From: Kevin Smith <[log in to unmask]>
Date: Tue, 25 Feb 2014 01:13:10 +0000
I will try to explain what I mean, with the caveat that I know of no
cases on this point, so it is just my opinion, for whatever that is
Fair use is an exception to the exclusive rights in copyright, a
situation where someone exercises a right held by the copyright owner,
without authorization, but the law says that the particular
unauthorized exercise of a right is not infringement. Whether we view
this as an affirmative defense or a positive right, it is possible to
sign it away by contract. We are able to surrender most of our rights
through contracts, as when we limit our right to free speech by
signing a non-disclosure agreement, which many people do with their
If we (whoever we are) have surrendered our fair use right/defense by
contract, a plaintiff claiming infringement would raise that contract
to stop us, as defendants, from claiming fair use. I am guessing that
a court would allow that, but courts have a lot of discretion and a
particular judge might permit fair use to be argued anyway. Or she
might not. Interesting question, if a judge allowed the fair use
argument in spite of an agreement, would the plaintiff then have a
breach if contract claim?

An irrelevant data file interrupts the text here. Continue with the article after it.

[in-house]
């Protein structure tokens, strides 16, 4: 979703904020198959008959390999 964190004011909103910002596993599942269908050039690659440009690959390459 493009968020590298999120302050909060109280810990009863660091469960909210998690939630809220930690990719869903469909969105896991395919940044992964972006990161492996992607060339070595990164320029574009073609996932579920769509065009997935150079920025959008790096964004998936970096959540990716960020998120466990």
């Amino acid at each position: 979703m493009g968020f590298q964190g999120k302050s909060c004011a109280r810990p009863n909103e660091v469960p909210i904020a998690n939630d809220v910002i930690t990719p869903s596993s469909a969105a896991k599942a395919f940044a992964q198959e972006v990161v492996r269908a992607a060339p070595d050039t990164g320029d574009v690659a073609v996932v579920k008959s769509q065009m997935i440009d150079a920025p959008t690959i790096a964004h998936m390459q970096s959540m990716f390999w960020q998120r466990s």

I am not sure how explicit the contract would have to be, but I think
the language would likely say something like "the uses allowed under
this agreement are the only uses that licensee is allowed to make of
the licensed content." Just enumerating authorized uses does not, in
my mind, eliminate fair use. And that is the important point; fair
use is available unless it is explicitly surrendered; if a licensee is
not sure if he has signed away fair use, he probably hasn't.
Kevin L. Smith, J.D.
Director of Scholarly Communication
Duke University Libraries
P.O. Box 90193
Durham, NC 27708
> On Feb 24, 2014, at 19:51, "LIBLICENSE" <[log in to unmask]> wrote:
> From: "Mr. Puneet Kishor" <[log in to unmask]>
> Date: Sun, 23 Feb 2014 16:17:24 -0800
>> On Feb 23, 2014, at 3:56 PM, LIBLICENSE <[log in to unmask]> wrote:
>> My opinion is that a license can restrict fair use, but it must be
>> quite explicit to do so. The mere existence of a license does not
>> trump fair use, but it's specific wording might.
> Perhaps a very naive question, but could you elaborate on that Kevin.
> If fair use lies outside the reach of copyright, and if a license can
> only apply to the rights given by copyright, how can a license
> restrict fair use? Could you give an example of this explicitness you
> speak of that might place such a restriction?